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Driftwood on Alki

Seriously local, seriously seasonal

Sustainability, seasonality, 'eating local' - we hear these words frequently. Driftwood on Alki owners Chef Dan and Jackie Mallahan aren't mouthing platitudes. Their restaurant, both interior and menu-wise, reflect a Washington-only ethos.

Jackie & Dan with daughters Lily and Charlie

Everything fresh that comes through their front door is from Washington. They use no tomatoes in the winter and no citrus anytime. "Not only do they not grow here, but citrus is the biggest waste in the bar. Once you cut it, it has to be used that day or it gets thrown out. If we want a certain flavor, we figure out how to get there in a different way, especially in the bar," explains Dan. "Using Washington-only ingredients gives us a sense of place. We want to bring something to our guests that others don't offer. This focus drives us creatively. Plus we want to support the Washington food community year round. It's easy to say, 'we're just a small restaurant, how much difference can it make?' In a week, we can buy $25,000-$40,000 in product. Who do we want to get that? We want to support the smaller producers and get the best and freshest product available."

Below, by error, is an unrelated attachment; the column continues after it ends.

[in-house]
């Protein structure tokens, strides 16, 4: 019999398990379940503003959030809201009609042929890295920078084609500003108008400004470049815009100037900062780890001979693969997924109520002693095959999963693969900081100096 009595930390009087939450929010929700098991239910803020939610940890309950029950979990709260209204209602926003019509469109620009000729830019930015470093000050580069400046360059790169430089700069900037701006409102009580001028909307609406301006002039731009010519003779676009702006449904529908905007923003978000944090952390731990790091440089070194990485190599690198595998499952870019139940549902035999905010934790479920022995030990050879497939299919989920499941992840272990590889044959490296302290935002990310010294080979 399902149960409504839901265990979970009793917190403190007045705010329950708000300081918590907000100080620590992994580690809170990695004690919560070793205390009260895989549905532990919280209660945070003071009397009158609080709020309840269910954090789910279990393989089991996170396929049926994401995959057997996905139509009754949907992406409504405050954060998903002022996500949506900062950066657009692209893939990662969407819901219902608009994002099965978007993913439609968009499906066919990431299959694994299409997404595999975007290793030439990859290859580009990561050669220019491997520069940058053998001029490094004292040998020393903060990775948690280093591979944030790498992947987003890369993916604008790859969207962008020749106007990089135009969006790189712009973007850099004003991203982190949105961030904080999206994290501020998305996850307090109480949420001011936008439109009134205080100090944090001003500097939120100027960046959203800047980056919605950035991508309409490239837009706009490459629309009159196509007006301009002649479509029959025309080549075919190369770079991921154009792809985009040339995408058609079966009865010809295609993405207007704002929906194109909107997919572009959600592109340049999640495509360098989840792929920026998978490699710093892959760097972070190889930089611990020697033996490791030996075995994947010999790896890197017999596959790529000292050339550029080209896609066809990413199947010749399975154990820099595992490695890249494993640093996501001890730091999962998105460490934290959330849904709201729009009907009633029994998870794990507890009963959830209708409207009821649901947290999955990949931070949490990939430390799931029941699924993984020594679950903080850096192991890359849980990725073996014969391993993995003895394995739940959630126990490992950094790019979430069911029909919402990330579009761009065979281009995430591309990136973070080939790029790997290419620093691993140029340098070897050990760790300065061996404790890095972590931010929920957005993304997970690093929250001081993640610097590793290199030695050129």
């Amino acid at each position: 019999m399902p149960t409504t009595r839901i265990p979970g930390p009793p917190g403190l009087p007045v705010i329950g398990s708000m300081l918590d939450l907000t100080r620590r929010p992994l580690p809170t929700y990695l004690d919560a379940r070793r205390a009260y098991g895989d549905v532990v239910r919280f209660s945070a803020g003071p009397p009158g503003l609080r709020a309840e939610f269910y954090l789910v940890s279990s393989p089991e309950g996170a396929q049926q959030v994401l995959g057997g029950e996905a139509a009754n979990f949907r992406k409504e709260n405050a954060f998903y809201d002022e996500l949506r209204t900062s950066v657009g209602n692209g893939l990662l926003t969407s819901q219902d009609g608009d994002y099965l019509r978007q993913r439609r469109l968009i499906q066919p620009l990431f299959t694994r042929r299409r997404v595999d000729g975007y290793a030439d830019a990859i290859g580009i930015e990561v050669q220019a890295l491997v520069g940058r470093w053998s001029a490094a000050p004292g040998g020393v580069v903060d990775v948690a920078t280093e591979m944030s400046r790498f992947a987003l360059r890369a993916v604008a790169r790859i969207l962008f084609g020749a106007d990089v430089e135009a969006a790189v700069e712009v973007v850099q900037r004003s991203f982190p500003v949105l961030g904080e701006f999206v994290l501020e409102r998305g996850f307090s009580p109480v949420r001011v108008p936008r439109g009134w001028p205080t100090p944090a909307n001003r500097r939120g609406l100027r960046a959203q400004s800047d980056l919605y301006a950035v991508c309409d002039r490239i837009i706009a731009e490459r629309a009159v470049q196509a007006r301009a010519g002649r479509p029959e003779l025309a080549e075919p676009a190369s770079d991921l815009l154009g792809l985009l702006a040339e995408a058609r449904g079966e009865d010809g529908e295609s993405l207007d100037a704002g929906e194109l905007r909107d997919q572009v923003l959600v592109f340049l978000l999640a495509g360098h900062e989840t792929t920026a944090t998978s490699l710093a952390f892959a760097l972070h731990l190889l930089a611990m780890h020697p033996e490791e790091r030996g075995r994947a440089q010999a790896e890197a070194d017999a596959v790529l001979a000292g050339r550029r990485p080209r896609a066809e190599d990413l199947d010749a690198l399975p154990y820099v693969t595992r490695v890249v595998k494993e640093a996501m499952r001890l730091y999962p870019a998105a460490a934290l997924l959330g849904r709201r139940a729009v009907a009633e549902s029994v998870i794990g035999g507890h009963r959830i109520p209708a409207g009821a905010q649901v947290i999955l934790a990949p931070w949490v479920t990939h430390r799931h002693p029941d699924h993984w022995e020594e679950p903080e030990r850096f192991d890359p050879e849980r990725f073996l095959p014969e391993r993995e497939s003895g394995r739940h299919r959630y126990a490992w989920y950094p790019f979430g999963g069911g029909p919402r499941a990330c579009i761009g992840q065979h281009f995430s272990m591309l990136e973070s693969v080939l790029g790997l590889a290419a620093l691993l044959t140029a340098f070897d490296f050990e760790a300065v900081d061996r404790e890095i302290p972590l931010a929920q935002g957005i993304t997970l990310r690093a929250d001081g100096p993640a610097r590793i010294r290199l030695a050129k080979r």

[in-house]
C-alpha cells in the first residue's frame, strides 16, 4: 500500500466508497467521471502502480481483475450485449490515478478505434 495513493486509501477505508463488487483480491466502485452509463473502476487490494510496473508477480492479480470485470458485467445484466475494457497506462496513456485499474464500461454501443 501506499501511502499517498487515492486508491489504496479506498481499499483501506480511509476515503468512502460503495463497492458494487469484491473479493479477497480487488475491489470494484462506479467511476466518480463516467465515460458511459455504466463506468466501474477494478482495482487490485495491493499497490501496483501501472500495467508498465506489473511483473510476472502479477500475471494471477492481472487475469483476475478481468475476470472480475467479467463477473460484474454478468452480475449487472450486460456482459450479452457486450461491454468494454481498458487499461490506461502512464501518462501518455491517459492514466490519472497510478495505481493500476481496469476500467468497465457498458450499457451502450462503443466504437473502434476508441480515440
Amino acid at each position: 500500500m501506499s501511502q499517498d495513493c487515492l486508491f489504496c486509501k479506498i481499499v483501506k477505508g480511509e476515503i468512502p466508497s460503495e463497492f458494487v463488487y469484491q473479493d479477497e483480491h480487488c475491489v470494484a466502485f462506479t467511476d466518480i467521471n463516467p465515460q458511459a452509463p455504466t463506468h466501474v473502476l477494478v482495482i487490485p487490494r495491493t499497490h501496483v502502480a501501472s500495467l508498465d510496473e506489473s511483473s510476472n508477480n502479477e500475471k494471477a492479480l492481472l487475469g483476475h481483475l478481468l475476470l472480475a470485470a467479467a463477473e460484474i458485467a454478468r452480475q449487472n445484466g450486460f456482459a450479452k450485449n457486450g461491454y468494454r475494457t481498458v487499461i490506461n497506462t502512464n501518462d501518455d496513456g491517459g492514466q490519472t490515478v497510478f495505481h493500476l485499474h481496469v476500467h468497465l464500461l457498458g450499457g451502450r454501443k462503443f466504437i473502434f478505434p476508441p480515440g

They use Preservation Meat Collective which sources directly from small Washington family farms, staying with grass-fed beef, organic chicken, squab, pork. Fin fish comes from Quinault, Makah, and Yakama tribes. "The quality of the product is exponentially better than I've used before," says Dan. "We use Northwest Bounty Wild Foods, a small direct marketing company that's family owned and good friends of my dad. They have close relations with the tribes, and we often have fish at night that was caught that morning. A lot of fish from this area goes directly overseas. We showcase fish people may not have seen before; guests have been very receptive to trying different things like native white sturgeon. We use oysters and clams from Taylor Shellfish, crab from Bellingham Bay, sea urchin from Anacortes."